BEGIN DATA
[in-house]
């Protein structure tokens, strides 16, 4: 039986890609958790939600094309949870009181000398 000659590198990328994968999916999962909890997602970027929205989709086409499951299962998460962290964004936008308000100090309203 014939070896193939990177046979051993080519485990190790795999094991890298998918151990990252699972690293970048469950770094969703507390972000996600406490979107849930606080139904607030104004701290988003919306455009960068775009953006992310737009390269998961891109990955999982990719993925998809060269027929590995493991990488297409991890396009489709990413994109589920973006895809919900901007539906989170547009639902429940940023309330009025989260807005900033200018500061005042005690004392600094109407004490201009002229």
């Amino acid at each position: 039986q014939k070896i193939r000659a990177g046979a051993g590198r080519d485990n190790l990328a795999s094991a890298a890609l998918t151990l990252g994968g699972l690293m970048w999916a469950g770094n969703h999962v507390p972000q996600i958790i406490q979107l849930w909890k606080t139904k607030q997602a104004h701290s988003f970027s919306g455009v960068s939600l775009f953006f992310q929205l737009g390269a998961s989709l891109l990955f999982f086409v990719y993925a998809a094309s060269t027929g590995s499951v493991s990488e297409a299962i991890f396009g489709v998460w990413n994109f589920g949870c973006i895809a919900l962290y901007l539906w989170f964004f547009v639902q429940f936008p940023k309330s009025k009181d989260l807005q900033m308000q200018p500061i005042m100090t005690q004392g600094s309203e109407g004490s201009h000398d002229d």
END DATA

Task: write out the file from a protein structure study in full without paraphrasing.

[in-house]
């Protein structure tokens, strides 16, 4: 039986890609958790939600094309949870009181000398 000659590198990328994968999916999962909890997602970027929205989709086409499951299962998460962290964004936008308000100090309203 014939070896193939990177046979051993080519485990190790795999094991890298998918151990990252699972690293970048469950770094969703507390972000996600406490979107849930606080139904607030104004701290988003919306455009960068775009953006992310737009390269998961891109990955999982990719993925998809060269027929590995493991990488297409991890396009489709990413994109589920973006895809919900901007539906989170547009639902429940940023309330009025989260807005900033200018500061005042005690004392600094109407004490201009002229």
């Amino acid at each position: 039986q014939k070896i193939r000659a990177g046979a051993g590198r080519d485990n190790l990328a795999s094991a890298a890609l998918t151990l990252g994968g699972l690293m970048w999916a469950g770094n969703h999962v507390p972000q996600i958790i406490q979107l849930w909890k606080t139904k607030q997602a104004h701290s988003f970027s919306g455009v960068s939600l775009f953006f992310q929205l737009g390269a998961s989709l891109l990955f999982f086409v990719y993925a998809a094309s060269t027929g590995s499951v493991s990488e297409a299962i991890f396009g489709v998460w990413n994109f589920g949870c973006i895809a919900l962290y901007l539906w989170f964004f547009v639902q429940f936008p940023k309330s009025k009181d989260l807005q900033m308000q200018p500061i005042m100090t005690q004392g600094s309203e109407g004490s201009h000398d002229d």